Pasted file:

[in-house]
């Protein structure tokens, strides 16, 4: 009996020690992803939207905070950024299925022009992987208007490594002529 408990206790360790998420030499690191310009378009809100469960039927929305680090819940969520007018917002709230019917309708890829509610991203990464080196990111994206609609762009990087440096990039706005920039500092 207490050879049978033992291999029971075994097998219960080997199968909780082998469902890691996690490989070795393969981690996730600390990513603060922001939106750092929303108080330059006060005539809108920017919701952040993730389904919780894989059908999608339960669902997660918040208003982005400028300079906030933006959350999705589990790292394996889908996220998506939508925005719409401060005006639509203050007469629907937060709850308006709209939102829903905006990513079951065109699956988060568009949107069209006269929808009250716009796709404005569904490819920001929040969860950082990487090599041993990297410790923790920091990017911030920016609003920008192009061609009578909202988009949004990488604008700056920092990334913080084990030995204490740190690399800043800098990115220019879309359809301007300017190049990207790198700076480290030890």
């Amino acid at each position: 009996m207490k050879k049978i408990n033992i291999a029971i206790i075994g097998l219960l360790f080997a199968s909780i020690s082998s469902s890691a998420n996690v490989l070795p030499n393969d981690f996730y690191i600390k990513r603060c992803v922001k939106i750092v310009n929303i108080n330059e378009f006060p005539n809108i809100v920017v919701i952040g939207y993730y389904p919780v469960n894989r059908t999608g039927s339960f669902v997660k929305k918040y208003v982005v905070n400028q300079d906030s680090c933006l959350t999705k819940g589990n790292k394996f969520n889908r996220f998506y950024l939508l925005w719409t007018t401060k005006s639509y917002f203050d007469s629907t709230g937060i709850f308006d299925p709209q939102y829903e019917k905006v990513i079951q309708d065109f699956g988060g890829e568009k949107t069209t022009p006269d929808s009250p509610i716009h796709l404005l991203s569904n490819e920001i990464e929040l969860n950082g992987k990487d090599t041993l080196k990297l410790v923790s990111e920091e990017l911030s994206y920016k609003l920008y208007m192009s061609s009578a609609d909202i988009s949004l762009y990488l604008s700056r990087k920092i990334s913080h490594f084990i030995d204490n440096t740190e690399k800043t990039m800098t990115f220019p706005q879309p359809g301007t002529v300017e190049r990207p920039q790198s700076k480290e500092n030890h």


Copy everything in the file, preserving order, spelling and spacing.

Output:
[in-house]
């Protein structure tokens, strides 16, 4: 009996020690992803939207905070950024299925022009992987208007490594002529 408990206790360790998420030499690191310009378009809100469960039927929305680090819940969520007018917002709230019917309708890829509610991203990464080196990111994206609609762009990087440096990039706005920039500092 207490050879049978033992291999029971075994097998219960080997199968909780082998469902890691996690490989070795393969981690996730600390990513603060922001939106750092929303108080330059006060005539809108920017919701952040993730389904919780894989059908999608339960669902997660918040208003982005400028300079906030933006959350999705589990790292394996889908996220998506939508925005719409401060005006639509203050007469629907937060709850308006709209939102829903905006990513079951065109699956988060568009949107069209006269929808009250716009796709404005569904490819920001929040969860950082990487090599041993990297410790923790920091990017911030920016609003920008192009061609009578909202988009949004990488604008700056920092990334913080084990030995204490740190690399800043800098990115220019879309359809301007300017190049990207790198700076480290030890």
């Amino acid at each position: 009996m207490k050879k049978i408990n033992i291999a029971i206790i075994g097998l219960l360790f080997a199968s909780i020690s082998s469902s890691a998420n996690v490989l070795p030499n393969d981690f996730y690191i600390k990513r603060c992803v922001k939106i750092v310009n929303i108080n330059e378009f006060p005539n809108i809100v920017v919701i952040g939207y993730y389904p919780v469960n894989r059908t999608g039927s339960f669902v997660k929305k918040y208003v982005v905070n400028q300079d906030s680090c933006l959350t999705k819940g589990n790292k394996f969520n889908r996220f998506y950024l939508l925005w719409t007018t401060k005006s639509y917002f203050d007469s629907t709230g937060i709850f308006d299925p709209q939102y829903e019917k905006v990513i079951q309708d065109f699956g988060g890829e568009k949107t069209t022009p006269d929808s009250p509610i716009h796709l404005l991203s569904n490819e920001i990464e929040l969860n950082g992987k990487d090599t041993l080196k990297l410790v923790s990111e920091e990017l911030s994206y920016k609003l920008y208007m192009s061609s009578a609609d909202i988009s949004l762009y990488l604008s700056r990087k920092i990334s913080h490594f084990i030995d204490n440096t740190e690399k800043t990039m800098t990115f220019p706005q879309p359809g301007t002529v300017e190049r990207p920039q790198s700076k480290e500092n030890h």